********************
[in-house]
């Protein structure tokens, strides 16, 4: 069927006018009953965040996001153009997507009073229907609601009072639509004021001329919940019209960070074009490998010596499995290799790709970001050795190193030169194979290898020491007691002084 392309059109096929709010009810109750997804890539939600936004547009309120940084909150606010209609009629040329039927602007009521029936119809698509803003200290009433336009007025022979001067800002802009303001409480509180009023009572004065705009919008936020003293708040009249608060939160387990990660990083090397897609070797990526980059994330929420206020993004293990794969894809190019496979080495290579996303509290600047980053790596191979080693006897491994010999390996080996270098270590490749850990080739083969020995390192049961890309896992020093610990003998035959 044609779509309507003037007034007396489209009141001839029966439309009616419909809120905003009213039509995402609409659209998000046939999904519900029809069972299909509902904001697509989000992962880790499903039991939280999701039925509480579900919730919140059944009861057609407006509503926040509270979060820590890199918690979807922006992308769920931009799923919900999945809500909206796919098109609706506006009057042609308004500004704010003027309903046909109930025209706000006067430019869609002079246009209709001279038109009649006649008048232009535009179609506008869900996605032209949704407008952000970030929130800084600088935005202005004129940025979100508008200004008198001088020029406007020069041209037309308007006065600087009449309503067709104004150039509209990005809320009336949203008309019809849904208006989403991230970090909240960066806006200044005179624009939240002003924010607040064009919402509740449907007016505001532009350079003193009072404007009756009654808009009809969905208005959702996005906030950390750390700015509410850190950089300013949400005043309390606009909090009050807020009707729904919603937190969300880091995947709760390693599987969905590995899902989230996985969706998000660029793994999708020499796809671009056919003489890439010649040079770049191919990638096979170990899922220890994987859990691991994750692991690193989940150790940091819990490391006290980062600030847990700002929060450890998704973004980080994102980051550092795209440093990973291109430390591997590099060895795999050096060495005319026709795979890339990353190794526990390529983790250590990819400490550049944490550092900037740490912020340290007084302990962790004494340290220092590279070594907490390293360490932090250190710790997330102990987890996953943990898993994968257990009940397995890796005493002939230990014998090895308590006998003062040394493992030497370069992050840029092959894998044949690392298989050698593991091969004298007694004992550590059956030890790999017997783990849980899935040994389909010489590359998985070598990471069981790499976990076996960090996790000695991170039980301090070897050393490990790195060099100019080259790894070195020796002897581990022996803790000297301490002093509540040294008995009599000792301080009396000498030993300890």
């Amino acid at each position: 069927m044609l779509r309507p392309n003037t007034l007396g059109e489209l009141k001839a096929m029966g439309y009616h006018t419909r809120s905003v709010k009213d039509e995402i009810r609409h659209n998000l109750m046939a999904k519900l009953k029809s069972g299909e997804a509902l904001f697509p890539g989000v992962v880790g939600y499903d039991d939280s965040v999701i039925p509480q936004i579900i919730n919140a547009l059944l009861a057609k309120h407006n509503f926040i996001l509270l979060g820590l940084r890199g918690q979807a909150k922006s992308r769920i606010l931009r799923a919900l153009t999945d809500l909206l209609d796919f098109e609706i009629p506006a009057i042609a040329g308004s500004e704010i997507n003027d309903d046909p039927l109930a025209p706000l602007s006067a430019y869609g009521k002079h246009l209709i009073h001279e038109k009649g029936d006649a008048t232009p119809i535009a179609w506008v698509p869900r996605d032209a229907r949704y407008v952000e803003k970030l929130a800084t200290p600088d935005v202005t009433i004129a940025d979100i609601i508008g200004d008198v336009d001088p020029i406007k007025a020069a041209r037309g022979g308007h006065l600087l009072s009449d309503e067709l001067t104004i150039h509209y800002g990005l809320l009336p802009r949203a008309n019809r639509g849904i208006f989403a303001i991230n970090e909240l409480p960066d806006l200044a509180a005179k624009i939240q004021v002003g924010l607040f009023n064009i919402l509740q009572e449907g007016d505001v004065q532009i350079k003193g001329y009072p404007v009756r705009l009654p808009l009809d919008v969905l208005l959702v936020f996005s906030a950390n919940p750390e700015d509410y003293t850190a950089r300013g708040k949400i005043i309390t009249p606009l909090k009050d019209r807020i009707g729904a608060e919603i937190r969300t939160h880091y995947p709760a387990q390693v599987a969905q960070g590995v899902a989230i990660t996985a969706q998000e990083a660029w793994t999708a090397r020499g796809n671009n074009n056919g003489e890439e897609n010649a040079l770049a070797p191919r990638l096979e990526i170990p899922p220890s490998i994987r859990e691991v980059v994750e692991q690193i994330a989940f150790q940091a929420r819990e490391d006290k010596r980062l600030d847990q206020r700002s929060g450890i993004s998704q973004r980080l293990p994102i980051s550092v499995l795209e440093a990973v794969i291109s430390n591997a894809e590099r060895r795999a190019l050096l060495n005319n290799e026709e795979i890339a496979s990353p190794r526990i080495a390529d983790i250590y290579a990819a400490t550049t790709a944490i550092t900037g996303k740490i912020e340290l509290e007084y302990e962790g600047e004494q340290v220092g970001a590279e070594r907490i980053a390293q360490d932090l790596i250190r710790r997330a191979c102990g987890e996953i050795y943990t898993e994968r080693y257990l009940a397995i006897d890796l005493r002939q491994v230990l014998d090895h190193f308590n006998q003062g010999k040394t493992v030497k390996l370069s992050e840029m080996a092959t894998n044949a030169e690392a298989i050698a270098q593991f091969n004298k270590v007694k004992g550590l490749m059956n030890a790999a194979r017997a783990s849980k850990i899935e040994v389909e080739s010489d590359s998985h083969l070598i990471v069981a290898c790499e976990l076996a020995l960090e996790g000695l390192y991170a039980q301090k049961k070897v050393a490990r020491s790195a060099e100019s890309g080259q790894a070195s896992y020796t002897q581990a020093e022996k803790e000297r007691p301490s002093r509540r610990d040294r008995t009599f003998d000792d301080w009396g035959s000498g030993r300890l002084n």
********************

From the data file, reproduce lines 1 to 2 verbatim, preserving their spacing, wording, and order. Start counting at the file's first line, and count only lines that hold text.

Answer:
[in-house]
């Protein structure tokens, strides 16, 4: 069927006018009953965040996001153009997507009073229907609601009072639509004021001329919940019209960070074009490998010596499995290799790709970001050795190193030169194979290898020491007691002084 392309059109096929709010009810109750997804890539939600936004547009309120940084909150606010209609009629040329039927602007009521029936119809698509803003200290009433336009007025022979001067800002802009303001409480509180009023009572004065705009919008936020003293708040009249608060939160387990990660990083090397897609070797990526980059994330929420206020993004293990794969894809190019496979080495290579996303509290600047980053790596191979080693006897491994010999390996080996270098270590490749850990080739083969020995390192049961890309896992020093610990003998035959 044609779509309507003037007034007396489209009141001839029966439309009616419909809120905003009213039509995402609409659209998000046939999904519900029809069972299909509902904001697509989000992962880790499903039991939280999701039925509480579900919730919140059944009861057609407006509503926040509270979060820590890199918690979807922006992308769920931009799923919900999945809500909206796919098109609706506006009057042609308004500004704010003027309903046909109930025209706000006067430019869609002079246009209709001279038109009649006649008048232009535009179609506008869900996605032209949704407008952000970030929130800084600088935005202005004129940025979100508008200004008198001088020029406007020069041209037309308007006065600087009449309503067709104004150039509209990005809320009336949203008309019809849904208006989403991230970090909240960066806006200044005179624009939240002003924010607040064009919402509740449907007016505001532009350079003193009072404007009756009654808009009809969905208005959702996005906030950390750390700015509410850190950089300013949400005043309390606009909090009050807020009707729904919603937190969300880091995947709760390693599987969905590995899902989230996985969706998000660029793994999708020499796809671009056919003489890439010649040079770049191919990638096979170990899922220890994987859990691991994750692991690193989940150790940091819990490391006290980062600030847990700002929060450890998704973004980080994102980051550092795209440093990973291109430390591997590099060895795999050096060495005319026709795979890339990353190794526990390529983790250590990819400490550049944490550092900037740490912020340290007084302990962790004494340290220092590279070594907490390293360490932090250190710790997330102990987890996953943990898993994968257990009940397995890796005493002939230990014998090895308590006998003062040394493992030497370069992050840029092959894998044949690392298989050698593991091969004298007694004992550590059956030890790999017997783990849980899935040994389909010489590359998985070598990471069981790499976990076996960090996790000695991170039980301090070897050393490990790195060099100019080259790894070195020796002897581990022996803790000297301490002093509540040294008995009599000792301080009396000498030993300890």